Every year robots have a hand in milking more of the nation's dairy cows, especially on family-farm sized dairies.
Every year robots have a hand in milking more of the nation’s dairy cows, especially on family-farm sized dairies.
Now that the firms that supply the technology have successfully adapted it to rotary-style parlors suited to the large mega-dairies that populate western states like Colorado and Idaho, its prevalence is likely to grow even more rapidly.
Robotic milking was among the exciting new advances on display at the World Dairy Expo in Madison, Wisconsin, held in early October.
The technology, which uses 3D cameras, lasers and robotic arms to prep udders and attach milking cups, originated in and is most widely used in Europe and Canada, where herds are smaller and labor costs higher, said Marcia Endres, an animal science professor at the University of Minnesota, who gave an update on her research during the expo.
So far it’s still a niche seeing the most use in the Eastern U.S. and the Midwest where dairies are relatively small. Traditional box-style robotic milking stations priced at around $200,000 each can milk up to about 60 cows a day. But the technique is poised to take a big leap forward, now that a dairy in Western Wisconsin has broken ground on a 72-stall rotary-style robotic milking system that will be the largest of its kind in the world, with the capacity to milk 2,000 head three times daily.
As the technology evolves, Endres said increasing numbers of Western dairies are showing interest in adopting it for labor saving and lifestyle reasons. Another new frontier for robotic milking is integration with grass-based dairy systems, she added.
Her research working with farms in the Midwest shows that most dairymen who made the switch are satisfied, especially because it allows them to expand without hiring additional labor. It also allows dairies to take advantage of sophisticated sensors, which can detect changes in a cow’s metabolism, her breeding cycle and health status, and scan for early signs of mastitis.
The systems also reward higher producing cows with higher energy rations and adjust feed levels throughout each cow’s milk production cycle to improve output and feed efficiency.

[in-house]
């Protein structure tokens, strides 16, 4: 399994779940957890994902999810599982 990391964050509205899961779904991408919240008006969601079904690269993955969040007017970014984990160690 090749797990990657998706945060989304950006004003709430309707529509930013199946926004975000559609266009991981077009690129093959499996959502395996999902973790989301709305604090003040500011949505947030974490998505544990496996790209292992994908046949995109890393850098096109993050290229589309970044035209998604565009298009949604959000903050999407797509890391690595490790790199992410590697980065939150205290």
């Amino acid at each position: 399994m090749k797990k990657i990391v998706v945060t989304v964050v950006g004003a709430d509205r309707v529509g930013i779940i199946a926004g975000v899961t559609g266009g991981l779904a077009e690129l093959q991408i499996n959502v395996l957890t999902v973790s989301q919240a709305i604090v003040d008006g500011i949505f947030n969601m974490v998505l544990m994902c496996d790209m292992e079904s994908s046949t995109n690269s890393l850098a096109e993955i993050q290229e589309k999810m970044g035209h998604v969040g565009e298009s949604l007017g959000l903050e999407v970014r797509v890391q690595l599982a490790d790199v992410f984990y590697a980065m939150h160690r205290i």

In addition, the robots milk each quarter of the udder separately, with suction cups detaching automatically when a teat is empty. “It’s probably better for the cow in that respect,” Endres said.
Once trained to use the robots, cows housed in a free style format can choose when to be milked on their own. Another option is to erect an automatic guided system that uses electronic identification to sort cows on the basis of whether they are due to be milked or routes them to the bunk for feed instead.
But don’t get the wrong idea. Dairyman can’t just install the robots and walk away, Endres emphasized. “You are still going to be spending time with the cows, it’s just that your labor will be more flexible” in terms of allocation, she said.
For one thing, not all cows willingly go to the robot to be milked, so participating dairies monitor their herds for “fetch cows” that need to be coaxed to enter the stall. While feed costs are similar in conventional and robotic systems, the management of feed rations changes dramatically and requires special expertise, she said. Robotic systems are designed to give cows more concentrate during milking, which motivates them to come to the robot and maximizes output per machine.
Another issue is maintenance. It helps to be “handy” and budget prudently, since replacing just one laser costs around $14,000. The systems can also increase labor in other areas, such as monitoring and treating foot problems, she added.
The biggest challenge, however, just might be training the cows to use the robots, a process commonly referred to by dairymen as “three days of hell” followed by three months of purgatory, Endres joked. Every time new cows or heifers are introduced to the herd, more training is required.
Robots have so far proven most popular on farms that rely heavily on family labor, Endres said. In some cases, they are helping the dairy business attract a new generation that grew up immersed in gadgetry and electronics.
“Kids don’t want to come back to an old-style farm,” Endres said. “There’s lots of exciting technology that comes along with using a robotic system.”